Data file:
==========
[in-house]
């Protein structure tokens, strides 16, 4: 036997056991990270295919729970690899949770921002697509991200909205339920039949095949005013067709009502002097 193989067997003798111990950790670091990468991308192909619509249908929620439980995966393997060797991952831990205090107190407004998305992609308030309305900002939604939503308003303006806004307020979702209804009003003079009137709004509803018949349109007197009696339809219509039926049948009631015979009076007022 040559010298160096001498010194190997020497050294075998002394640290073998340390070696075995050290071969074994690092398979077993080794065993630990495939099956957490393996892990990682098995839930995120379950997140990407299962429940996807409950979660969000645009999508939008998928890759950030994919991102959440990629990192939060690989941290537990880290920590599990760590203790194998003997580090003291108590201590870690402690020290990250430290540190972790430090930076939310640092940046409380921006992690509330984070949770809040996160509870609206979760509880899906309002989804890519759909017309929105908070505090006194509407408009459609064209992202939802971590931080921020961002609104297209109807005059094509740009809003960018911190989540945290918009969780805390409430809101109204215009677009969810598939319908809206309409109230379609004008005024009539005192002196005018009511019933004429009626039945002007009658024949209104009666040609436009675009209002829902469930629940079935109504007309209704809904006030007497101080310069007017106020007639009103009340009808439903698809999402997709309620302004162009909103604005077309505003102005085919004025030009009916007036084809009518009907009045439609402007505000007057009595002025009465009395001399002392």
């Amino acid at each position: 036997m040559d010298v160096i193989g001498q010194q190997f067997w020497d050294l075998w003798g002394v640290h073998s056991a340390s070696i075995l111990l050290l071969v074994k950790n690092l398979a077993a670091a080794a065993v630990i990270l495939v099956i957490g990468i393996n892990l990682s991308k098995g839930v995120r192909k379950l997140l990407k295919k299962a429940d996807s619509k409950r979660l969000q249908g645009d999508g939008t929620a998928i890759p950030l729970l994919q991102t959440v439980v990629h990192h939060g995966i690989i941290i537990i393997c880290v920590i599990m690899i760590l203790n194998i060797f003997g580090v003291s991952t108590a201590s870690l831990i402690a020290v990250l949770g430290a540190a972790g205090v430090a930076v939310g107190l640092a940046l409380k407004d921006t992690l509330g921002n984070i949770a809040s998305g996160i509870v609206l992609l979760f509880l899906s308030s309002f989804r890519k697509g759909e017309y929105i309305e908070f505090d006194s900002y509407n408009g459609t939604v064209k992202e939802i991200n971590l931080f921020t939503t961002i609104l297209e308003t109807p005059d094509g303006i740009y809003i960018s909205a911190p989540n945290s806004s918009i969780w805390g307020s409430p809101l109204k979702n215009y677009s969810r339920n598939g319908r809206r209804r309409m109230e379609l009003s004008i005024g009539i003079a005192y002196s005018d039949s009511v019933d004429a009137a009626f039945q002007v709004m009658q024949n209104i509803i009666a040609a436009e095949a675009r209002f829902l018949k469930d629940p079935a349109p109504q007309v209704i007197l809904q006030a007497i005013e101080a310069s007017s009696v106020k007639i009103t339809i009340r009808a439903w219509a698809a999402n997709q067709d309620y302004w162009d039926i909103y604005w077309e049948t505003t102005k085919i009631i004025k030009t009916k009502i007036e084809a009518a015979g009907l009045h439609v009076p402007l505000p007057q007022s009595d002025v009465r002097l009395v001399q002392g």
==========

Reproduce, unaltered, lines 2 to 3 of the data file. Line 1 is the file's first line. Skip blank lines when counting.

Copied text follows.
């Protein structure tokens, strides 16, 4: 036997056991990270295919729970690899949770921002697509991200909205339920039949095949005013067709009502002097 193989067997003798111990950790670091990468991308192909619509249908929620439980995966393997060797991952831990205090107190407004998305992609308030309305900002939604939503308003303006806004307020979702209804009003003079009137709004509803018949349109007197009696339809219509039926049948009631015979009076007022 040559010298160096001498010194190997020497050294075998002394640290073998340390070696075995050290071969074994690092398979077993080794065993630990495939099956957490393996892990990682098995839930995120379950997140990407299962429940996807409950979660969000645009999508939008998928890759950030994919991102959440990629990192939060690989941290537990880290920590599990760590203790194998003997580090003291108590201590870690402690020290990250430290540190972790430090930076939310640092940046409380921006992690509330984070949770809040996160509870609206979760509880899906309002989804890519759909017309929105908070505090006194509407408009459609064209992202939802971590931080921020961002609104297209109807005059094509740009809003960018911190989540945290918009969780805390409430809101109204215009677009969810598939319908809206309409109230379609004008005024009539005192002196005018009511019933004429009626039945002007009658024949209104009666040609436009675009209002829902469930629940079935109504007309209704809904006030007497101080310069007017106020007639009103009340009808439903698809999402997709309620302004162009909103604005077309505003102005085919004025030009009916007036084809009518009907009045439609402007505000007057009595002025009465009395001399002392």
């Amino acid at each position: 036997m040559d010298v160096i193989g001498q010194q190997f067997w020497d050294l075998w003798g002394v640290h073998s056991a340390s070696i075995l111990l050290l071969v074994k950790n690092l398979a077993a670091a080794a065993v630990i990270l495939v099956i957490g990468i393996n892990l990682s991308k098995g839930v995120r192909k379950l997140l990407k295919k299962a429940d996807s619509k409950r979660l969000q249908g645009d999508g939008t929620a998928i890759p950030l729970l994919q991102t959440v439980v990629h990192h939060g995966i690989i941290i537990i393997c880290v920590i599990m690899i760590l203790n194998i060797f003997g580090v003291s991952t108590a201590s870690l831990i402690a020290v990250l949770g430290a540190a972790g205090v430090a930076v939310g107190l640092a940046l409380k407004d921006t992690l509330g921002n984070i949770a809040s998305g996160i509870v609206l992609l979760f509880l899906s308030s309002f989804r890519k697509g759909e017309y929105i309305e908070f505090d006194s900002y509407n408009g459609t939604v064209k992202e939802i991200n971590l931080f921020t939503t961002i609104l297209e308003t109807p005059d094509g303006i740009y809003i960018s909205a911190p989540n945290s806004s918009i969780w805390g307020s409430p809101l109204k979702n215009y677009s969810r339920n598939g319908r809206r209804r309409m109230e379609l009003s004008i005024g009539i003079a005192y002196s005018d039949s009511v019933d004429a009137a009626f039945q002007v709004m009658q024949n209104i509803i009666a040609a436009e095949a675009r209002f829902l018949k469930d629940p079935a349109p109504q007309v209704i007197l809904q006030a007497i005013e101080a310069s007017s009696v106020k007639i009103t339809i009340r009808a439903w219509a698809a999402n997709q067709d309620y302004w162009d039926i909103y604005w077309e049948t505003t102005k085919i009631i004025k030009t009916k009502i007036e084809a009518a015979g009907l009045h439609v009076p402007l505000p007057q007022s009595d002025v009465r002097l009395v001399q002392g």